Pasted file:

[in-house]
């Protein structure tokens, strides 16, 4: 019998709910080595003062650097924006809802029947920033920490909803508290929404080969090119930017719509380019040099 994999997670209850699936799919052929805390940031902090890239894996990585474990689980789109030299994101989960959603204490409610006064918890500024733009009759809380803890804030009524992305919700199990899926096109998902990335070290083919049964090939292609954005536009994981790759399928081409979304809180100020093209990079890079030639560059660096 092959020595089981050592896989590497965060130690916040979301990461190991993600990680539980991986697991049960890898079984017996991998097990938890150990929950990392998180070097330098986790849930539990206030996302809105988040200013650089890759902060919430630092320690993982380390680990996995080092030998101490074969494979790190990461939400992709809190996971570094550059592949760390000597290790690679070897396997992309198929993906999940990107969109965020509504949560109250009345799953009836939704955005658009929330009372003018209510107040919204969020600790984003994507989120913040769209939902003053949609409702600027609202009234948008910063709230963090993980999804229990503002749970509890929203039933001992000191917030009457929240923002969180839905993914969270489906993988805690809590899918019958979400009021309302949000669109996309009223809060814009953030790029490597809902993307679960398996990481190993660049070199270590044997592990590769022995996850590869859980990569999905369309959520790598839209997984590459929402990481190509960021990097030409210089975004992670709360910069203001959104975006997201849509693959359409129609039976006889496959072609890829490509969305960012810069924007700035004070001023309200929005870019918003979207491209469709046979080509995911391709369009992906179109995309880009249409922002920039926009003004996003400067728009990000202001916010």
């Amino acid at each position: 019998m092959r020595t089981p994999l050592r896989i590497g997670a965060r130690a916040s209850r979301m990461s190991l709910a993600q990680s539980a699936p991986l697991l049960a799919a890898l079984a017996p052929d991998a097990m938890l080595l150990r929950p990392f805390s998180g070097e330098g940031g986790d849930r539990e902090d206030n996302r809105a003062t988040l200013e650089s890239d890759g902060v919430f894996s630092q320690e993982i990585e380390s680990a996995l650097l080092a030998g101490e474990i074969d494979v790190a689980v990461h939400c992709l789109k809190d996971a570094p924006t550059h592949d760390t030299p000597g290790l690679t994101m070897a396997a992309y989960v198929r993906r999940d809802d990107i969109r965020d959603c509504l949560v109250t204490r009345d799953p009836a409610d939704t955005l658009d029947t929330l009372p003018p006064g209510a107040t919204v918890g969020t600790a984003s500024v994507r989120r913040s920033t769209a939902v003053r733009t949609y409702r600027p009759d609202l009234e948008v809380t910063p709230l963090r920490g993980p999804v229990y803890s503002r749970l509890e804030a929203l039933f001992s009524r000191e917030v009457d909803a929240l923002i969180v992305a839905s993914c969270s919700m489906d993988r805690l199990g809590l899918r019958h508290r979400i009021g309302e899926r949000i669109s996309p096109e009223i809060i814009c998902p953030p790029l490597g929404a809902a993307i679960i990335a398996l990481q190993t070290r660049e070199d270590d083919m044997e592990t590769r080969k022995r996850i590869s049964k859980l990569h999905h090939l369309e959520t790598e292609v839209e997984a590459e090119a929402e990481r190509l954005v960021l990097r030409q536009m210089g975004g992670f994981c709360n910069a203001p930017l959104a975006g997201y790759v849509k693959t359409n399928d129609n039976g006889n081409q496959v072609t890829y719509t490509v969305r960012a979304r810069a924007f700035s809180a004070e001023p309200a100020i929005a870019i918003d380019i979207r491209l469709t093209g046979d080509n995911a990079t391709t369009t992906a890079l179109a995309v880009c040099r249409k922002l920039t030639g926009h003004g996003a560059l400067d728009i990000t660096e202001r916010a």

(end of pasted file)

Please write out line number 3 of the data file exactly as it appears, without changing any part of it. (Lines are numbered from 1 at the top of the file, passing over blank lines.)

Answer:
């Amino acid at each position: 019998m092959r020595t089981p994999l050592r896989i590497g997670a965060r130690a916040s209850r979301m990461s190991l709910a993600q990680s539980a699936p991986l697991l049960a799919a890898l079984a017996p052929d991998a097990m938890l080595l150990r929950p990392f805390s998180g070097e330098g940031g986790d849930r539990e902090d206030n996302r809105a003062t988040l200013e650089s890239d890759g902060v919430f894996s630092q320690e993982i990585e380390s680990a996995l650097l080092a030998g101490e474990i074969d494979v790190a689980v990461h939400c992709l789109k809190d996971a570094p924006t550059h592949d760390t030299p000597g290790l690679t994101m070897a396997a992309y989960v198929r993906r999940d809802d990107i969109r965020d959603c509504l949560v109250t204490r009345d799953p009836a409610d939704t955005l658009d029947t929330l009372p003018p006064g209510a107040t919204v918890g969020t600790a984003s500024v994507r989120r913040s920033t769209a939902v003053r733009t949609y409702r600027p009759d609202l009234e948008v809380t910063p709230l963090r920490g993980p999804v229990y803890s503002r749970l509890e804030a929203l039933f001992s009524r000191e917030v009457d909803a929240l923002i969180v992305a839905s993914c969270s919700m489906d993988r805690l199990g809590l899918r019958h508290r979400i009021g309302e899926r949000i669109s996309p096109e009223i809060i814009c998902p953030p790029l490597g929404a809902a993307i679960i990335a398996l990481q190993t070290r660049e070199d270590d083919m044997e592990t590769r080969k022995r996850i590869s049964k859980l990569h999905h090939l369309e959520t790598e292609v839209e997984a590459e090119a929402e990481r190509l954005v960021l990097r030409q536009m210089g975004g992670f994981c709360n910069a203001p930017l959104a975006g997201y790759v849509k693959t359409n399928d129609n039976g006889n081409q496959v072609t890829y719509t490509v969305r960012a979304r810069a924007f700035s809180a004070e001023p309200a100020i929005a870019i918003d380019i979207r491209l469709t093209g046979d080509n995911a990079t391709t369009t992906a890079l179109a995309v880009c040099r249409k922002l920039t030639g926009h003004g996003a560059l400067d728009i990000t660096e202001r916010a």